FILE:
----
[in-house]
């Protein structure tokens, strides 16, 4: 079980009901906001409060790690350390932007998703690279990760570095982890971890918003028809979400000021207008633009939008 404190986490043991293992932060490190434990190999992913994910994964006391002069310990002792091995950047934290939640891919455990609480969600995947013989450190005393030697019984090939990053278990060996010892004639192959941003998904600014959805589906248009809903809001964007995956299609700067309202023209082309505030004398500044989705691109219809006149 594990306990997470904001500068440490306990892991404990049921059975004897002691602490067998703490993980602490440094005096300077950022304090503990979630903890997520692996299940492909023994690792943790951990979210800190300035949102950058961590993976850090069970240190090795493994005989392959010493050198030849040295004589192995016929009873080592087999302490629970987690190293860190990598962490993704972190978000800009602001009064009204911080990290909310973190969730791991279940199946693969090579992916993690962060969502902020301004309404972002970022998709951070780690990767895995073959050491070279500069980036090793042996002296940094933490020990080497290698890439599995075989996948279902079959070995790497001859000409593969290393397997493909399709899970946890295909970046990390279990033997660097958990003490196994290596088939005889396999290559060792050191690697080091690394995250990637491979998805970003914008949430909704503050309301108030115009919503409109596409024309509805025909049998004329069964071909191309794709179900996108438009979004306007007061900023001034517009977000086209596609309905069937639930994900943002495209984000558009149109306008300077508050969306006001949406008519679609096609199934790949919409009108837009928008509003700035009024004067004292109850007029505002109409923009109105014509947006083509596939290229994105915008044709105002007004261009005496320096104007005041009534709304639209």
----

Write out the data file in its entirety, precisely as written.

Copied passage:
[in-house]
């Protein structure tokens, strides 16, 4: 079980009901906001409060790690350390932007998703690279990760570095982890971890918003028809979400000021207008633009939008 404190986490043991293992932060490190434990190999992913994910994964006391002069310990002792091995950047934290939640891919455990609480969600995947013989450190005393030697019984090939990053278990060996010892004639192959941003998904600014959805589906248009809903809001964007995956299609700067309202023209082309505030004398500044989705691109219809006149 594990306990997470904001500068440490306990892991404990049921059975004897002691602490067998703490993980602490440094005096300077950022304090503990979630903890997520692996299940492909023994690792943790951990979210800190300035949102950058961590993976850090069970240190090795493994005989392959010493050198030849040295004589192995016929009873080592087999302490629970987690190293860190990598962490993704972190978000800009602001009064009204911080990290909310973190969730791991279940199946693969090579992916993690962060969502902020301004309404972002970022998709951070780690990767895995073959050491070279500069980036090793042996002296940094933490020990080497290698890439599995075989996948279902079959070995790497001859000409593969290393397997493909399709899970946890295909970046990390279990033997660097958990003490196994290596088939005889396999290559060792050191690697080091690394995250990637491979998805970003914008949430909704503050309301108030115009919503409109596409024309509805025909049998004329069964071909191309794709179900996108438009979004306007007061900023001034517009977000086209596609309905069937639930994900943002495209984000558009149109306008300077508050969306006001949406008519679609096609199934790949919409009108837009928008509003700035009024004067004292109850007029505002109409923009109105014509947006083509596939290229994105915008044709105002007004261009005496320096104007005041009534709304639209």